The seven Bangladeshi, two Sri Lankan, one Indian and one Iranian hostage were among the 23 crew on the Malaysian-owned and flagged containership Albedo when it was hijacked by Somali pirates on 26 November 2010 while 900 nautical miles off Somalia. One Indian seafarer died in captivity, and seven Pakistani crew members were released in July 2012.
With the remaining hostages still on board and held captive in Somali waters, the Albedo became increasingly unseaworthy and sank in a heavy storm in July 2013. The 11 hostages now released were then taken ashore, but the fate of four Sri Lankan crew members following the storm is not known.
Welcoming the release and safe return of the remaining crew after 1,288 days in captivity, Peter Swift, chair of the Maritime Piracy Humanitarian Response Programme (MPHRP) also extended the organisation's thoughts to the families of the Indian hostage who died in captivity and the four missing Sri Lankan seafarers.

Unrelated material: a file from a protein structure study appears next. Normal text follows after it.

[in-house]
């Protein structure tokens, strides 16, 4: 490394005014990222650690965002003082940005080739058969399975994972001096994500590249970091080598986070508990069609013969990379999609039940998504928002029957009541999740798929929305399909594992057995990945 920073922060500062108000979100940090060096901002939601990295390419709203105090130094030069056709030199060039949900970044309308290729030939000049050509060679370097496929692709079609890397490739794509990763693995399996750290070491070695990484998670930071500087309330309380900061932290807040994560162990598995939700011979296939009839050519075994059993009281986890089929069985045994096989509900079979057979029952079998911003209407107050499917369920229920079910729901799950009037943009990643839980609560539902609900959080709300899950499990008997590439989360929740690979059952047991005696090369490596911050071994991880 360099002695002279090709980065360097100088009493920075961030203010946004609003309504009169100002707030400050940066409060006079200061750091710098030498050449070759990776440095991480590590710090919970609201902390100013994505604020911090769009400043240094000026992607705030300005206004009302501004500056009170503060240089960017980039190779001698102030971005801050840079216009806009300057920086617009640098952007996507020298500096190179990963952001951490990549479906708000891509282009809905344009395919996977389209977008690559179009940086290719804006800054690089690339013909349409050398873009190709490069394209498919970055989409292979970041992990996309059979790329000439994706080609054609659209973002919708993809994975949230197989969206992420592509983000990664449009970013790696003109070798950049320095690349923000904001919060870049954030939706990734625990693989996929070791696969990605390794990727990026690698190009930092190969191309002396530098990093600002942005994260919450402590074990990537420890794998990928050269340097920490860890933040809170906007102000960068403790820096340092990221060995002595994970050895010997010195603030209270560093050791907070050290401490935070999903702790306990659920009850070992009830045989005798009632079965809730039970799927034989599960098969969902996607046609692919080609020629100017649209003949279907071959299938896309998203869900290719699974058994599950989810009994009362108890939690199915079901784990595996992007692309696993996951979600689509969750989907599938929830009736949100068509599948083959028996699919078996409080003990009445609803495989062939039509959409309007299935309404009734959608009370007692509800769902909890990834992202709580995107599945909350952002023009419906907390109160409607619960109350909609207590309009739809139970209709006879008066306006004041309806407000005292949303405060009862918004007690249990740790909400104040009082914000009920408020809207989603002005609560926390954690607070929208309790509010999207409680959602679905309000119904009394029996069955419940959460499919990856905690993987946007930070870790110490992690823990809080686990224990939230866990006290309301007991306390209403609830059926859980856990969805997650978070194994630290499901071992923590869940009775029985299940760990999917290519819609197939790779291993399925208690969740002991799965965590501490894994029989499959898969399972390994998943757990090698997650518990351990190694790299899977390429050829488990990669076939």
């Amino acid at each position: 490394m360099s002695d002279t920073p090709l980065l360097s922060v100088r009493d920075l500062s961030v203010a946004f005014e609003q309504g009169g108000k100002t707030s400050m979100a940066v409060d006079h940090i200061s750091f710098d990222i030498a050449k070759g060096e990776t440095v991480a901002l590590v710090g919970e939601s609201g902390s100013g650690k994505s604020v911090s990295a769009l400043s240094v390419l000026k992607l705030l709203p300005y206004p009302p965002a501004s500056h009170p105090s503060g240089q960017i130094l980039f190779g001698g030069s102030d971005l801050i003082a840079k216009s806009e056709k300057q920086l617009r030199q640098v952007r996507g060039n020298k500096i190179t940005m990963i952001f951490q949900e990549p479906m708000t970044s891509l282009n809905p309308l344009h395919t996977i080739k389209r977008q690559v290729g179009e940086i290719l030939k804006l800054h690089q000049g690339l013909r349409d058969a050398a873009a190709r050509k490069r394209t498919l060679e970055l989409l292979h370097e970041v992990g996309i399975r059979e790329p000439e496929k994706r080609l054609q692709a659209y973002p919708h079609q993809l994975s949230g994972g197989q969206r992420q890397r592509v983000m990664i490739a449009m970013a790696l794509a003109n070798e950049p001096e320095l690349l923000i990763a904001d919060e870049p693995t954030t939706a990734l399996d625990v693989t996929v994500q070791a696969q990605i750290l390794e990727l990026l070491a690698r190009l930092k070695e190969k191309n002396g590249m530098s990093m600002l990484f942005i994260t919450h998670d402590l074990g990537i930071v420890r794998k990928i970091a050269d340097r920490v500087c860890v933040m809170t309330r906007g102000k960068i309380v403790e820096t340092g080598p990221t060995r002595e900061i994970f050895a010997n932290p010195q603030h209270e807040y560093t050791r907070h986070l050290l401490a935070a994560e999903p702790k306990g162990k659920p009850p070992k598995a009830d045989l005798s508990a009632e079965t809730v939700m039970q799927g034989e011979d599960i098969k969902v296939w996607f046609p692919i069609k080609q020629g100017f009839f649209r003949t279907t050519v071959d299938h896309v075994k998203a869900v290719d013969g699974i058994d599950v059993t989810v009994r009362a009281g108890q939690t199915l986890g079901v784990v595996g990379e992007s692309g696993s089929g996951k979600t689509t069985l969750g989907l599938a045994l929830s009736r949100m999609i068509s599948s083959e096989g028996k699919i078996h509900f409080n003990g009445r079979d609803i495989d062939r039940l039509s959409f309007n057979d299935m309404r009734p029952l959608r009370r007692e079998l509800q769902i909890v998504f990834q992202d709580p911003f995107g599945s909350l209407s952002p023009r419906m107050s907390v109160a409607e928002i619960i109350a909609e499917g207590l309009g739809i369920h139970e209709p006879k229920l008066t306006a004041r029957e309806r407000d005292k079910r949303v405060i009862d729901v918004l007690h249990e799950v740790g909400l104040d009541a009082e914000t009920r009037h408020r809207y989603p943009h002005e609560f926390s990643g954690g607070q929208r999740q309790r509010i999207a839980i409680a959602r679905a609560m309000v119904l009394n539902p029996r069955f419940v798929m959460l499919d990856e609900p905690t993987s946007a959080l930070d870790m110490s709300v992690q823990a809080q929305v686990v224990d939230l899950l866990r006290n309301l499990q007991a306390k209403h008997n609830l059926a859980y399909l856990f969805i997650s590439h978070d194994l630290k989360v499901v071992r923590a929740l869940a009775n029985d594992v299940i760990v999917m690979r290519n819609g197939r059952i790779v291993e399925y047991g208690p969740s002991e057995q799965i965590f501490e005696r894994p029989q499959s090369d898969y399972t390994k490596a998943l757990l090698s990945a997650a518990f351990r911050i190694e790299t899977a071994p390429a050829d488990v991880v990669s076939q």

The MPHRP points out that nearly 40 seafarers and fishers are still held hostage in Somalia, all for more than two years – some for over four years – and has called for efforts to release these captives.
Commenting on the news, Dave Heindel, chair of the ITF seafarers' section, also welcomed the decision by NATO to extend its anti-piracy operation off Somalia until the end of 2016, and pointed to the role of the military, as well as the deployment of onboard private armed guards, in countering Somali piracy.
"However, there is still a very real threat that the problem could return if any of the counter measures are taken away." He also added that further counter-piracy measures needed to be taken elsewhere, "especially in West Africa".
All attacks and suspicious sightings should be reported to the IMB Piracy Reporting Centre:
tel: +603 2031 0014 (24 hours)